Declaring the "soul of this nation" at stake, former Vice President Joe Biden pushed into the crowded 2020 presidential contest Thursday and quickly sparked a fierce debate over the direction of the modern-day Democratic Party. Ignoring the political noise in his own party, Biden aimed directly at Donald Trump in an announcement video seizing on the Republican president's response to the deadly clash between white supremacists and counter-protesters in Charlottesville, Virginia, two years ago. "We are in the battle for the soul of this nation," Biden declared.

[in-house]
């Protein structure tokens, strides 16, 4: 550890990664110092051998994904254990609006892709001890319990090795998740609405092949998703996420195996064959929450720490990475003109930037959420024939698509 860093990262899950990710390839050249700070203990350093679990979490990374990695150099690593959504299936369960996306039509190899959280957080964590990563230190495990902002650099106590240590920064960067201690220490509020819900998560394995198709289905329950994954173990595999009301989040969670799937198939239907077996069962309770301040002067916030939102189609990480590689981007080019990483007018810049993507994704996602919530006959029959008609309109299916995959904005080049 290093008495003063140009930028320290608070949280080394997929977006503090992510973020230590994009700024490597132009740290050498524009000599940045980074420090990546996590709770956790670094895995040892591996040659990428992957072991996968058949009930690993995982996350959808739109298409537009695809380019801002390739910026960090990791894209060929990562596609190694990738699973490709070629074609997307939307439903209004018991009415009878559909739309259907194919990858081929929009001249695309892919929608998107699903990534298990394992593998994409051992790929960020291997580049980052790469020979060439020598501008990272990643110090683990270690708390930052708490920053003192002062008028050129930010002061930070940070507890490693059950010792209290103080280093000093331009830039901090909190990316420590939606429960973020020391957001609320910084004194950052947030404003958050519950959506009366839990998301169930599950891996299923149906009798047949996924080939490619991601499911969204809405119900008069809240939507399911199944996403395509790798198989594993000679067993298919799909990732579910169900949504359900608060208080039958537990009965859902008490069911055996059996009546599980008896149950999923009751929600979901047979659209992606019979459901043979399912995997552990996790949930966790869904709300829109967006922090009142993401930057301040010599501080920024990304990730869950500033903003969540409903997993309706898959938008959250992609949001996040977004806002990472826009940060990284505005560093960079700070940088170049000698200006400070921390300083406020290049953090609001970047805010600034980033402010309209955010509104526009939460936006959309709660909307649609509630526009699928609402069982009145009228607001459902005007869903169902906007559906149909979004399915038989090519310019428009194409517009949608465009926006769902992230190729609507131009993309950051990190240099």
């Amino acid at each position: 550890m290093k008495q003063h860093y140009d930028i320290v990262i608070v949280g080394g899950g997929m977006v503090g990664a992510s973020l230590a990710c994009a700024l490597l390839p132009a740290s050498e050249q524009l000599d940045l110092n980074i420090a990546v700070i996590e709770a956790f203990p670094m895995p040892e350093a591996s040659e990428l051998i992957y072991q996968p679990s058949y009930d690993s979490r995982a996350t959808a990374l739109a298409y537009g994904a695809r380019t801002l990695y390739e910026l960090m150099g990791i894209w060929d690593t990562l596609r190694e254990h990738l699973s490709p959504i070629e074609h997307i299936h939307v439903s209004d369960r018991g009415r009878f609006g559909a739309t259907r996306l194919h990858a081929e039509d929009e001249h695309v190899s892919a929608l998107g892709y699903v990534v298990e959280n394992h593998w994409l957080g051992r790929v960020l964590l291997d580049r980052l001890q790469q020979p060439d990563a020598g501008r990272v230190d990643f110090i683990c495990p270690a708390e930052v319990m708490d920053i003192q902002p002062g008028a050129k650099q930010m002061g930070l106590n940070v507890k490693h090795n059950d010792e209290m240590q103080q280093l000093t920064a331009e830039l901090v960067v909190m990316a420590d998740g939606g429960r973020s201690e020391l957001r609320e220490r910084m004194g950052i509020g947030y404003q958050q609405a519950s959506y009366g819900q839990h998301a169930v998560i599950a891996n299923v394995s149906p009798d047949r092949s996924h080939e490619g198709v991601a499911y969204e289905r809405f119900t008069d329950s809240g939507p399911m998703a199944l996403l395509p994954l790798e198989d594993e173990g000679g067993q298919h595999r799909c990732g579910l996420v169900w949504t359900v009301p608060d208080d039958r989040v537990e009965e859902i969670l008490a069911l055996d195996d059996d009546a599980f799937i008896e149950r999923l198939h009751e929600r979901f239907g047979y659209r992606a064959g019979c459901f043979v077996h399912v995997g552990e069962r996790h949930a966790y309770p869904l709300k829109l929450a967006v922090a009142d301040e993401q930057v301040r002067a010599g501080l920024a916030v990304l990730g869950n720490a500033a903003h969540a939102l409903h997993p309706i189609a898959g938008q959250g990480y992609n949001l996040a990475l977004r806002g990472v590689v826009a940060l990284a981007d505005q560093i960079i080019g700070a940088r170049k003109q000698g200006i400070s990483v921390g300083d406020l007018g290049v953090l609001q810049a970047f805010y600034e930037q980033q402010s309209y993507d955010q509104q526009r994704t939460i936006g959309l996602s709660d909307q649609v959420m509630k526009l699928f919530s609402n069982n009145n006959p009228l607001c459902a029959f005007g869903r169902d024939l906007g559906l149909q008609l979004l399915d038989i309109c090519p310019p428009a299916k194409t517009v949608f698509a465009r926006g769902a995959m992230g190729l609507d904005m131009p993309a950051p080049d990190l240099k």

His is the vaguest and most centrist of battle cries: let’s go back to, you know, ‘all those good things’ Joe Biden: expect to hear that he is the only Democrat who can win the white working class over – despite Bernie Sanders’ success with that demographic. Photograph: Joseph Prezioso/AFP/Getty Images Joe Biden wants to make America straight again. “America’s coming back like we used to be,” the former vice-president told reporters in Delaware on Thursday, shortly after he released a video officially announcing his 2020 campaign. “Ethical, straight, telling the truth … All those good things.” It was unfortunate phrasing, but what else would you expect from a man whose foot always seems to be hovering somewhere near his mouth? Gaffes are part of Biden’s brand and, we will, no doubt see a lot more of them in the coming months. We can also expect to see a lot more lofty promises about turning the clock back on Trumpism, and returning America to the (entirely mythical) days when the country was a bastion of morality. While it’s still early in the 2020 race, Biden has focused his campaign directly around Trump’s character, or lack thereof, in a way no other Democratic candidate has. His announcement video centered on the 2017 white supremacist rally in Charlottesville, where Trump infamously claimed that there “were very fine people of both sides”. For Biden, that was a defining point in Trump’s presidency. “[I]n that moment, I knew the threat to this nation was unlike any I’d ever seen in my lifetime,” Biden says. “If we give Donald Trump eight years in the White House I believe he will forever and fundamentally alter the character of this nation.” Sign up to receive the latest US opinion pieces every weekday Is Trump a morally bankrupt racist? Yes, obviously. However, there is a reason that the other Democratic candidates didn’t launch their campaigns with attacks on Trump’s character: that strategy was tried, tested and proved an abysmal failure by Hillary Clinton. You don’t get Trump supporters to see the error of their ways by calling them “a basket of deplorables”; you simply fuel a culture war. (Not to mention, when you have a history of implementing racist legislation like the 1994 Crime Act, a key driver in the mass incarceration of African American men, you set yourself up to be called a hypocrite.) One of the many reasons the Clinton campaign failed was that it spent more time and energy criticizing Trump than interrogating the underlying reasons why he was popular. Clinton parroted the idea that “America is already great!” to people whose lives were anything but. She offered business as usual to people who desperately wanted change. Now we’ve got Biden, another establishment Democrat, doing exactly the same thing. Let’s rewind the clock a few years to when everything was just fine and dandy Biden’s answer to Trump isn’t systemic change that will make America a more equitable place. He’s not offering progressive policies like Bernie Sanders or Elizabeth Warren. His is the vaguest and most centrist of battle cries: let’s go back to, you know, “all those good things”. Let’s go back to a time where racism was a little more polite and white people could pretend America was a post-racial society. Let’s fight for the soul of America by pretending that Trump is the problem, not just a symptom of the problem. Let’s pretend that Charlottesville was a direct result of Trump – an aberration – and not a product of a racism that has always existed in America. Let’s rewind the clock a few years to when everything was just fine and dandy. What’s really frustrating about Biden is the fact that, even though he is another version of Clinton, and seems to be getting set to run a carbon copy of Clinton’s campaign, we’re going to be told ad nauseum that he’s our best bet at beating Trump. We’re going to be told that he’s the only Democrat that can win the white working class over – forget the fact that Sanders is currently the candidate best connecting with that demographic, gaining cheers and enthusiasm at a Fox town hall with his vision for universal healthcare. We’re going to be told that candidates offering real change, like Sanders and Warren, are too progressive for America. That they’re not “electable”. We’re going to be told that we should repeat the mistakes of 2016 all over again. We’re going to be told that it’ll work out this time. Arwa Mahdawi is a Guardian columnist